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# Introduction of Data Science and Numpy

There are different parts of Data Visualization

• Analyze Numbers: Analyze numbers by different ways. We’ll do different types of calculations on
numbers and understand how we can do them.
Visualize the data through Data Visualization: We can make lot of Graphs of different type to
understand about different things. We can make graphs to understand how many marks you have
scored and other things.

But how we will analyse the data we need tools right. So we have got different python libraries to do the
There is one such library called as Numpy. Do you remember the List which we did when we were
learning Python. It is very much same to that.In Numpy we call it Array.

# Numpy

NumPy (Numerical Python) is an open source Python library that’s used in almost every field of science and engineering. It’s the universal standard for working with numerical data in Python, and it’s at the core of the scientific Python Data manipulation in Python is nearly synonymous with NumPy array manipulation: even newer tools like Pandas are built around the NumPy array. This section will present several examples of using NumPy array manipulation to access data and subarrays, and to split, reshape, and join the arrays. While the types of operations shown here may seem a bit dry and rule based, they comprise the building blocks of many other examples.

Get to know them well!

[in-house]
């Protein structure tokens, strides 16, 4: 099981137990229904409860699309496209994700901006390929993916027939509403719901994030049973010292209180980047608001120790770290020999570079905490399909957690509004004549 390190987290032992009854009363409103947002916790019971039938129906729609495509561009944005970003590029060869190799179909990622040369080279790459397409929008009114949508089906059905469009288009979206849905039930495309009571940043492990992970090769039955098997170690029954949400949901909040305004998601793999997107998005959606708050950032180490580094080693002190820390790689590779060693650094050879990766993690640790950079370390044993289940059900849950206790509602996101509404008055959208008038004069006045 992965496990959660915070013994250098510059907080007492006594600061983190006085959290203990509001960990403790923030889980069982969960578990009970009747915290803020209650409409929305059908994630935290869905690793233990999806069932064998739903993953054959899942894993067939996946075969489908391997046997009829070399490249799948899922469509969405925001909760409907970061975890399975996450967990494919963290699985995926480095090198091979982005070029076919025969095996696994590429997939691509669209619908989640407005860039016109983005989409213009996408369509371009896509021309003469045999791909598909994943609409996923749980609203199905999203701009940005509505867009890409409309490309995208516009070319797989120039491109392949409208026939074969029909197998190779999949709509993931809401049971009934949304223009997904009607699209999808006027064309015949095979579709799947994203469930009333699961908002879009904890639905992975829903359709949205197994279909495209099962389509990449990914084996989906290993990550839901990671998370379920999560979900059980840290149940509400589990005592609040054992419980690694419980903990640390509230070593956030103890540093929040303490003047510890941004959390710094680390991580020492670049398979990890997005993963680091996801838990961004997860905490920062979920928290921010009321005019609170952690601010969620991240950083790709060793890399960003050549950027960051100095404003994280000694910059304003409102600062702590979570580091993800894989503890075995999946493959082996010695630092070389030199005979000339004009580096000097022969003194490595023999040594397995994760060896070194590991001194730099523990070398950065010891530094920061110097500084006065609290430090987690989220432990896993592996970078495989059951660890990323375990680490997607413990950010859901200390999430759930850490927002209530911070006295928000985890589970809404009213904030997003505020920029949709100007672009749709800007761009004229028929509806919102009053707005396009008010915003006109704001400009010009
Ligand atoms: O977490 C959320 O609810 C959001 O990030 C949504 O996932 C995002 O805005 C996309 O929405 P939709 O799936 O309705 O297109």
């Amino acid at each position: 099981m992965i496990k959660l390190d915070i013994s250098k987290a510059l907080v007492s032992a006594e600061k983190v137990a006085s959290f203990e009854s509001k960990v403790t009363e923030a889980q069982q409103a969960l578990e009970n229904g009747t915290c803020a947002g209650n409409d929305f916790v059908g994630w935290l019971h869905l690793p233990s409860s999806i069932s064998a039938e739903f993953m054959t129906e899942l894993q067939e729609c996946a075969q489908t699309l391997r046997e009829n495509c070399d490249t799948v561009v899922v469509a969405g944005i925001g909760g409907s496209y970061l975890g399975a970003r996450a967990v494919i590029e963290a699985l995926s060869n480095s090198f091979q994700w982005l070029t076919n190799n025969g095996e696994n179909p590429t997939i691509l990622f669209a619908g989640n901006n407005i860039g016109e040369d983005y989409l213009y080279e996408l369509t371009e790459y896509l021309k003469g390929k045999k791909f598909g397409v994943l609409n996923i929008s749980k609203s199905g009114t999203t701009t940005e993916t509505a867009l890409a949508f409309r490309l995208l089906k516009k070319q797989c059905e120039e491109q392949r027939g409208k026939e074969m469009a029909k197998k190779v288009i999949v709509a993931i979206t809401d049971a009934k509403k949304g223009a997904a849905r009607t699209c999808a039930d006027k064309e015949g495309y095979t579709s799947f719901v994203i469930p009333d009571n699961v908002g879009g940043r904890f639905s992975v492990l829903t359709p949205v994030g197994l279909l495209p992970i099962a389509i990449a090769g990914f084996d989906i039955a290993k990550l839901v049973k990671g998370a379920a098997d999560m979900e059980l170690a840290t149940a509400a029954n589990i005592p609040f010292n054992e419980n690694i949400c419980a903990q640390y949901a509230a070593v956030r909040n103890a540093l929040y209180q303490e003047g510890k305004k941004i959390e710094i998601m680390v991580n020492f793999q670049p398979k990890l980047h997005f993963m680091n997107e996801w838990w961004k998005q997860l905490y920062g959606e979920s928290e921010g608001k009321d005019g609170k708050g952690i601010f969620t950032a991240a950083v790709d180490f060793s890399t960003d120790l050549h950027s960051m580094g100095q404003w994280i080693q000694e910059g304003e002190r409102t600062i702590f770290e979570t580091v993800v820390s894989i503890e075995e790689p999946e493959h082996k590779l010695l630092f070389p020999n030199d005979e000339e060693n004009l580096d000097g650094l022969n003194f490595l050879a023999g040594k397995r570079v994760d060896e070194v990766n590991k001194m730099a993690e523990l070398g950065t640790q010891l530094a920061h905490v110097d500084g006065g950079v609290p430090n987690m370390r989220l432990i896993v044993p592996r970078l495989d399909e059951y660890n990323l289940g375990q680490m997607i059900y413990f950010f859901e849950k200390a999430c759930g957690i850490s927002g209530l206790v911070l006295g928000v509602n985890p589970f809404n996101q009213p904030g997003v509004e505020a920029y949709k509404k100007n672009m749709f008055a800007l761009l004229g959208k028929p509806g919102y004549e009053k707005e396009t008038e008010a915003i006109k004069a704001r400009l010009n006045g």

We’ll cover a few categories of basic array manipulations here:

• Attributes of arrays: Determining the size, shape, memory consumption, and data types of arrays
• Indexing of arrays: Getting and setting the value of individual array elements
• Slicing of arrays: Getting and setting smaller subarrays within a larger array
• Reshaping of arrays: Changing the shape of a given array
• Joining and splitting of arrays: Combining multiple arrays into one, and splitting one array into many

# NumPy Array Attributes

First let’s discuss some useful array attributes. We’ll start by defining three random arrays, a one-dimensional, two-dimensional, and three-dimensional array. We’ll use NumPy’s random number generator, which we will seed with a set value in order to ensure that the same random arrays are generated each time this code is run:

The teacher needs to discuss the one dimension, two dimensions and three dimensions. It’s like writing in one line or having just length. Then writing on two dimensions is like writing on length and breadth both and then writing on three dimensions is like length, breadth and height so it can be explained like there is a line, square and then cube.

[ ]

```import numpy as np # This is how we import the numpy.

x1 = np.random.randint(1,10, size=6)  # One-dimensional array
x2 = np.random.randint(1,10, size=(3, 4))  # Two-dimensional array. It tells that 3 rows and 3 columns need to be there.
x3 = np.random.randint(1,10, size=(3, 4, 5))  # Three-dimensional array. It tells 3 tables will be generated with 4 rows and 5 columns. Take time and explain.
print(x1)
print()
print(x2)
print()
print(x3)
# As many time you click on above play button a random number will be generated.
# Explain that numbers in just one square bracket are like one dimension, then two and three accordingly. ```

#### We have generated x1,x2 and x3 to use it’s value throughout the session.